I could see Pa furrow his brow as I felt tears welling, and without embarrassment, I brushed a hand across my eyes as I continued. “I left without a word or a backward glance, and I can’t even begin to imagine how you felt when you found me gone the next morning. But all I cared about was my need to be with Clay and I never gave you a second thought. I was selfish, insensitive and let you down, yet not once have you raised your voice and reproached me for what I’ve done. And that’s what’s tearing me apart, Pa… I just can’t figure out how you can possibly forgive me when I can’t forgive myself!”
There was a long silence between us, then Pa spoke. “Oh Joseph…Joe,” he murmured and laid his hand on my arm. “The night you left…I heard you moving about in your room…saw you ride out. I knew exactly where you were going but I did nothing. Do you know why?”
I must have given a confused look of puzzlement as I shook my head, for my father smiled gently towards me and cupped my face in his hands. “There comes a point in time when a father has to step back and let his child make their own decisions as to what they want to do with their life. You’re a grown man now and I could see you were determined to go and find Clay and I had no right to stop you. So, though it darn near broke my heart, I let you go with just a silent prayer and my blessing.”
“But all those months not knowing where I was…how I was! I bet you were sick with worry.”
Pa gave a knowing smile. “I knew, son…Clay made sure. He used to send me a wire every couple of weeks to tell me you were all right.”
My eyes widened with amazement at what my brother had done. “Clay did that? He never said. But didn’t you wonder that I might never come back?”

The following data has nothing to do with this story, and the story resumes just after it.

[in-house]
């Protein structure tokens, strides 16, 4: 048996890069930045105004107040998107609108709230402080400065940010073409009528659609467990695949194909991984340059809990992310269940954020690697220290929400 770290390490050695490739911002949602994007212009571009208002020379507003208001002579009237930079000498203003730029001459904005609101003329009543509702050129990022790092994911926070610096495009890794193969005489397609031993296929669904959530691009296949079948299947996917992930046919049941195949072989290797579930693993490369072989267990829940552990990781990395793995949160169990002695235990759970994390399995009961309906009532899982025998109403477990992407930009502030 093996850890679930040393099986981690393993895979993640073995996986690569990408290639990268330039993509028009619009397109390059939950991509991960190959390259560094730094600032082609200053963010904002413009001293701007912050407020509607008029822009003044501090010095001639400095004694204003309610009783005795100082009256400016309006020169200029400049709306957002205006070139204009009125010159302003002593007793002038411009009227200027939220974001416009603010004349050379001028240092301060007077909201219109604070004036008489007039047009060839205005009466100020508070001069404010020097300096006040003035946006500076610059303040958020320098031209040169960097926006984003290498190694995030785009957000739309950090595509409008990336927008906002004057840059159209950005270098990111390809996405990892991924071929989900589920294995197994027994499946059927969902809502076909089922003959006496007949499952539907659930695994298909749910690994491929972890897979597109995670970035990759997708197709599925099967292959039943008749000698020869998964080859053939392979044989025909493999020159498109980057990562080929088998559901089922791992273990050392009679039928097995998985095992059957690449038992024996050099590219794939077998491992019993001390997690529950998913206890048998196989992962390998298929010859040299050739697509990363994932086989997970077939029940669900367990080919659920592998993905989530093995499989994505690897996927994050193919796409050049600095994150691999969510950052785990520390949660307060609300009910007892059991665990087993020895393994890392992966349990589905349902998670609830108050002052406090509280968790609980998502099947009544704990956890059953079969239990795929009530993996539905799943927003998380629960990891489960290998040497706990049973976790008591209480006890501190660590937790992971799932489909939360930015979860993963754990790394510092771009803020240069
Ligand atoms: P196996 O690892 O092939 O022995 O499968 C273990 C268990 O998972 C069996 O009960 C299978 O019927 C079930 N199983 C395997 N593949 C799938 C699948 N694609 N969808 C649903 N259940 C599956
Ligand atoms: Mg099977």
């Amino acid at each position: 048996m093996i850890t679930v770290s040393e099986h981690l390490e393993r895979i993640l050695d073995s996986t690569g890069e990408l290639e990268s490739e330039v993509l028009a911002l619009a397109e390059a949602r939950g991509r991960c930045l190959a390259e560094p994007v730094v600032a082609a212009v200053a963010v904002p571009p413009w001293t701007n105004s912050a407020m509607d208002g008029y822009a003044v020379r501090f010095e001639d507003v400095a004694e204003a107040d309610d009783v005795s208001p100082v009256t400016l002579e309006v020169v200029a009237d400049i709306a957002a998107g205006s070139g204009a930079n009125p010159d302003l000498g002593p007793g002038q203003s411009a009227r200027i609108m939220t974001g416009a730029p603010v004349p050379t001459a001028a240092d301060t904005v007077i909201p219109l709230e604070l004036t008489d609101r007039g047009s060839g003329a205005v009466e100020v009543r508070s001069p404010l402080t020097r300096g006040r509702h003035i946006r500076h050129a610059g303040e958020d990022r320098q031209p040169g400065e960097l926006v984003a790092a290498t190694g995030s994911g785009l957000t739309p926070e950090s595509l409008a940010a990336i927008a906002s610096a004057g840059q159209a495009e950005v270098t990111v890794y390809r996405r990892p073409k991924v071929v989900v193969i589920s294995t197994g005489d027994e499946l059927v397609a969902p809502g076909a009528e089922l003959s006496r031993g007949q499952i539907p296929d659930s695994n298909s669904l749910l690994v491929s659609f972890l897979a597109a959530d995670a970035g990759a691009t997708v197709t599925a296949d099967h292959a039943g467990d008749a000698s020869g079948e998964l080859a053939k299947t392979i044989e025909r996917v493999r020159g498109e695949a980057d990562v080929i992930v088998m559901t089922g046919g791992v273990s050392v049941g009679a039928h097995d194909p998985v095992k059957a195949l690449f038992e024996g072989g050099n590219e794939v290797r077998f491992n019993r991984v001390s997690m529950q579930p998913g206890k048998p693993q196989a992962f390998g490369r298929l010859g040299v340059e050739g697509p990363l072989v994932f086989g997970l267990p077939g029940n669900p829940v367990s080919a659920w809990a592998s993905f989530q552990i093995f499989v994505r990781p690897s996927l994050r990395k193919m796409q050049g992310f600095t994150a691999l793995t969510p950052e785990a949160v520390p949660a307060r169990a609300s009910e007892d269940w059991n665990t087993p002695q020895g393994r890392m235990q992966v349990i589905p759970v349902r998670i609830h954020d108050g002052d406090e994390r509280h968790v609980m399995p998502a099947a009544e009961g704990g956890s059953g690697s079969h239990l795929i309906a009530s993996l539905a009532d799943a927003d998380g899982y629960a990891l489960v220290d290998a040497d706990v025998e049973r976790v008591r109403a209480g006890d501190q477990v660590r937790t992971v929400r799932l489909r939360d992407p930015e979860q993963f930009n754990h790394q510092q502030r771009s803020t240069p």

Pa shook his head. “If I’d thought for one minute I’d never see you again, I’d have done things a lot differently. But I had faith in you, son. Faith you’d return.”
I suddenly felt my face redden. “You were that sure? How come?”
Pa smiled and raked his fingers gently through my hair. “You’re not your father’s son for nothing, Joseph. We’re alike…more alike than you’ll ever know. I knew in time you’d realize your mistake and see the Ponderosa was the place you truly belonged.”
I fought hard to stifle a sob that had built up in my throat. “You seem to know me better than I know myself, Pa. But I promise I’ll never even think of leaving again. You have my word.”
My father pressed a cautioning fingertip to my lips but couldn’t hide his delight as he smiled warmly. “Don’t go making resolutions you have no intention of keeping, son.”
However, as I shook my head, I didn’t even have to think about it. “Oh I intend to keep this one for as long as I live Pa. Believe me.”
Then I rose up and hurriedly disappeared into the house, appearing moments later with two filled glasses. I pressed one in my father’s hand. “I’d like to propose a toast, Pa,” I said, raising my drink towards him. “To us and The Ponderosa.”
My father nodded but added, “…and absent family.”
I knew immediately who he meant and I gave a faint smile, holding his gaze for a moment and acknowledging his gesture with a clink of our glasses. “Absent family…wherever he may be.”